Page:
"The date of closing shall be 45 days after notice is given to Purchaser by Seller that Seller has complied with all requirements of the Village of Oak Brook that are conditions precedent to the issuance of a building permit by the Village."

Subsequent to entering into the contract with plaintiff, defendant, through his corporation, Swissco, Inc., entered into a subdivision improvement agreement with the village of Oak Brook. The agreement contained the following provision regarding the issuance of building permits:

"9. It is agreed that no building permit shall be granted by any Village official for the construction of any structure until required utility facilities have been installed and made ready to service the property; and that roadways providing access to the subject lot or lots have been constructed or are in the course of construction and are suitable for vehicular traffic. It is understood and agreed that building permits may be granted for buildings on specific lots to which utility facilities have been installed and are operative and to which roadway access is suitable for vehicular traffic, notwithstanding the fact that all improvements within the subdivision may not be completed."

On May 7, 1982, defendant sent notice to plaintiffs that the village requirements with respect to issuance of building permits on the lots in question had been met and set a closing date of June 21, 1982. There does not seem to be any question as to whether the required utility facilities had been installed when defendant sent the aforementioned notice. There is conflicting evidence, however, of whether the roadways providing access to the lots were suitable for vehicular traffic on May 7, 1982, or on June 21, 1982. There is also a dispute as to whether defendant was required to submit "as built" drawings to the village prior to issuance of building permits.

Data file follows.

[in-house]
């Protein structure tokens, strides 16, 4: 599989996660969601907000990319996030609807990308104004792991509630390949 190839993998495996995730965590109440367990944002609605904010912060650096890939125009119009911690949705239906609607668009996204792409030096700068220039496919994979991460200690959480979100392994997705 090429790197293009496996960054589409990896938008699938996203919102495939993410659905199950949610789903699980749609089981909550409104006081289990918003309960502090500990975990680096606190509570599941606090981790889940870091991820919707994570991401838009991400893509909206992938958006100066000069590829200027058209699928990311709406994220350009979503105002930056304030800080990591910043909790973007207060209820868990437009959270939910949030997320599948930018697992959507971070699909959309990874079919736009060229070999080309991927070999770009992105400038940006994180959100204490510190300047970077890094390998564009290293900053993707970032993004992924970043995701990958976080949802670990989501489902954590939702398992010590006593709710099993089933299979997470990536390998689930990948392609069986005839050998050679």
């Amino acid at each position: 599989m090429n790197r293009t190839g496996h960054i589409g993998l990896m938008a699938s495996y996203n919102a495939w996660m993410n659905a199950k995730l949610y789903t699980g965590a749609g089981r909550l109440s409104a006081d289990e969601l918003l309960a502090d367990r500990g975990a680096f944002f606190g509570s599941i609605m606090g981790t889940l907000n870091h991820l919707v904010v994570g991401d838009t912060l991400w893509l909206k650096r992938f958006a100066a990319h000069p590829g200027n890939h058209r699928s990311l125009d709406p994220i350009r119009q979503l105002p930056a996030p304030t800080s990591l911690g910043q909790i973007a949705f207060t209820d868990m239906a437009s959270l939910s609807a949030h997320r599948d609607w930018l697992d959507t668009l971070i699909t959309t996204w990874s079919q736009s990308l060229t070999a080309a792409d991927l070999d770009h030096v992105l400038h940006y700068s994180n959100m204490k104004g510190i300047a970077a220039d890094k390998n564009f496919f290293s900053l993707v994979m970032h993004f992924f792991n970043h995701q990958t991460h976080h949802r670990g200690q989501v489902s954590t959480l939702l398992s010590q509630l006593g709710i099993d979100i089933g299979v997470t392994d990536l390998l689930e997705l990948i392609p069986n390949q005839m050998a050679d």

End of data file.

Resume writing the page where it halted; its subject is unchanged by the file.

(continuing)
Defendant argues that the trial court misconstrued the subdivision agreement by requiring that the roadways servicing the lots be completed, rather than just suitable for vehicular traffic. The record, however, does not support this argument.

Plaintiff Topping testified that upon receipt of defendant's letter, he called the Oak Brook village engineer, Dale Durfey, to confirm that building permits would issue. Durfey advised Topping that permits could not yet be issued, so Topping called defendant to relay Durfey's information. Defendant replied that there were only a few details to clear up and that he would do so.

Topping testified that he contacted Durfey again a few weeks later and again was informed that permits could not yet be issued. Topping advised Phelps of the problem, and Phelps also called Durfey. Durfey then sent a letter to Phelps on July 8, 1982, confirming that the village requirements were not satisfied.

In the meantime, the closing date had passed. Defendant's son testified that he received no indication from plaintiffs that they would not be closing, and that he had waited for plaintiffs at the title insurance company on June 21, 1982, to no avail. The parties dispute the amount of contact after that date. It does seem clear, however, that defendant did not again ...